The Firing Line Forums

Go Back   The Firing Line Forums > Hogan's Alley > Handguns: The Semi-automatic Forum

Reply
 
Thread Tools
Old December 29, 2012, 02:25 PM   #1
Kanos
Junior Member
 
Join Date: December 23, 2012
Posts: 5
Operation of CZ 75 Compact Clone (Canik c-100)

Hello All,

I have recently acquired my first handgun, a Canik55 C-100 pistol. Love the way it feels and the fit and finish is great, everything I hoped it would be.

But, I have a few questions about the guns operation:

1. When unloaded, is there anyway to release the slide without using the Slide release? I picked this weapon up at my local FFL dealer and I swear he showed me a way of pulling the slide further back and it releasing, but I have been unable to replicate this and the operators manual is not clear.

2. With a blow-back style pistol, is it hard on the gun to use the slide release to release the slide when the chamber is empty? If so, would I be better off pressing the slide release, but then riding the slide back into its locked position?

Thanks for the help,

Kanos
Kanos is offline  
Old December 29, 2012, 05:26 PM   #2
tekarra
Senior Member
 
Join Date: May 26, 2007
Posts: 1,106
Kanos,

With a round in the magazine you can release the slide by depressing the slide stop or by grasping the slide and pulling it back. This is called slingshoting. With an empty magazine, you must retract the slide slightly and then depress the slide stop.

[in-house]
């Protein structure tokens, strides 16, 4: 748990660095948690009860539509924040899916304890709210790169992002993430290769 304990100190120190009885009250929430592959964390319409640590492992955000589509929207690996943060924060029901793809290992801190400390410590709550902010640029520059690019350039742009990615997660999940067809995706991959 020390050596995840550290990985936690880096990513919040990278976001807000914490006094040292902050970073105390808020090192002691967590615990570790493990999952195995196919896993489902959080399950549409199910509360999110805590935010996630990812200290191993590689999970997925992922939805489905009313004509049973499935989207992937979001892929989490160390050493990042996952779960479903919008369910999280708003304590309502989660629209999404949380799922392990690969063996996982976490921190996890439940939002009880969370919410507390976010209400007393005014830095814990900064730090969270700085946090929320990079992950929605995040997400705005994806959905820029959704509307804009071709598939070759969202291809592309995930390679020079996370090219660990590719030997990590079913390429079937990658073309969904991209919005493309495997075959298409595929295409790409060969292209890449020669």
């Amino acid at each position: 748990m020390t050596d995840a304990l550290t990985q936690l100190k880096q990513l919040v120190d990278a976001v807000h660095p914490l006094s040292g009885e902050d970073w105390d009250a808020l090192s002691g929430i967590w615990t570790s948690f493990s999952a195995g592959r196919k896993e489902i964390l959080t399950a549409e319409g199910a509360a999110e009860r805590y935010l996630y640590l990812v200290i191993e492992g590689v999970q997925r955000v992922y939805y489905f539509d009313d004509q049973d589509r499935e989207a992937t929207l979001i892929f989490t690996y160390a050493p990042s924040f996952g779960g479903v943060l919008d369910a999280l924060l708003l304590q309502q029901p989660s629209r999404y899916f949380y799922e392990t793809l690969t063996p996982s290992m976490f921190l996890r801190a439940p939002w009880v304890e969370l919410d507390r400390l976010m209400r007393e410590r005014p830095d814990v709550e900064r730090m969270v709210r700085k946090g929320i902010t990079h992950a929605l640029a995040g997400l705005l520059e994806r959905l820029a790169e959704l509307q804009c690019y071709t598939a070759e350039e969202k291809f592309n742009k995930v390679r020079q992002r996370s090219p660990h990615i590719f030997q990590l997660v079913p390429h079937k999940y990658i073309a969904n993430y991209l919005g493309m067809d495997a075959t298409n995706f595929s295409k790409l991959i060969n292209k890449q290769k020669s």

I think the C100 is a great pistol as well.
tekarra is offline  
Old December 29, 2012, 05:59 PM   #3
Ralph Allen
Senior Member
 
Join Date: January 21, 2007
Posts: 385
Answer to question 1; magazine must be removed to release slide by pulling back and letting go. With the empty magazine in the pistol the last round hold open feature keeps this from happening.
Ralph
Ralph Allen is offline  
Old December 29, 2012, 06:54 PM   #4
Kanos
Junior Member
 
Join Date: December 23, 2012
Posts: 5
Thanks for the info.

Any additional advice in terms of releasing the slide and letting it slam forward instead of guiding it with your hand?

I've heard (through a quick Google search) that this may be hard on an empty pistol.

Cant wait to shoot this thing! Excite for my first pistol (not first gun), and I have the Davidson's lifetime guarantee as insurance.

Where is a good place for budget ammo? I would like to sling some poor quality round through her and see if I can make her FTF/FTE.

Thanks,
Kanos
Kanos is offline  
Old December 29, 2012, 07:06 PM   #5
FALPhil
Senior Member
 
Join Date: September 10, 2007
Location: Racoon City
Posts: 933
Quote:
2. With a blow-back style pistol, is it hard on the gun to use the slide release to release the slide when the chamber is empty? If so, would I be better off pressing the slide release, but then riding the slide back into its locked position?
Do you own a blow-back pistol? The Canik is a locked breech pistol on a modified Browning design.

It won't hurt your pistol to release the slide under recoil spring power. I wouldn't do it a hundred times a day for a year, but every now and then will be OK.
FALPhil is offline  
Old December 29, 2012, 07:12 PM   #6
Kanos
Junior Member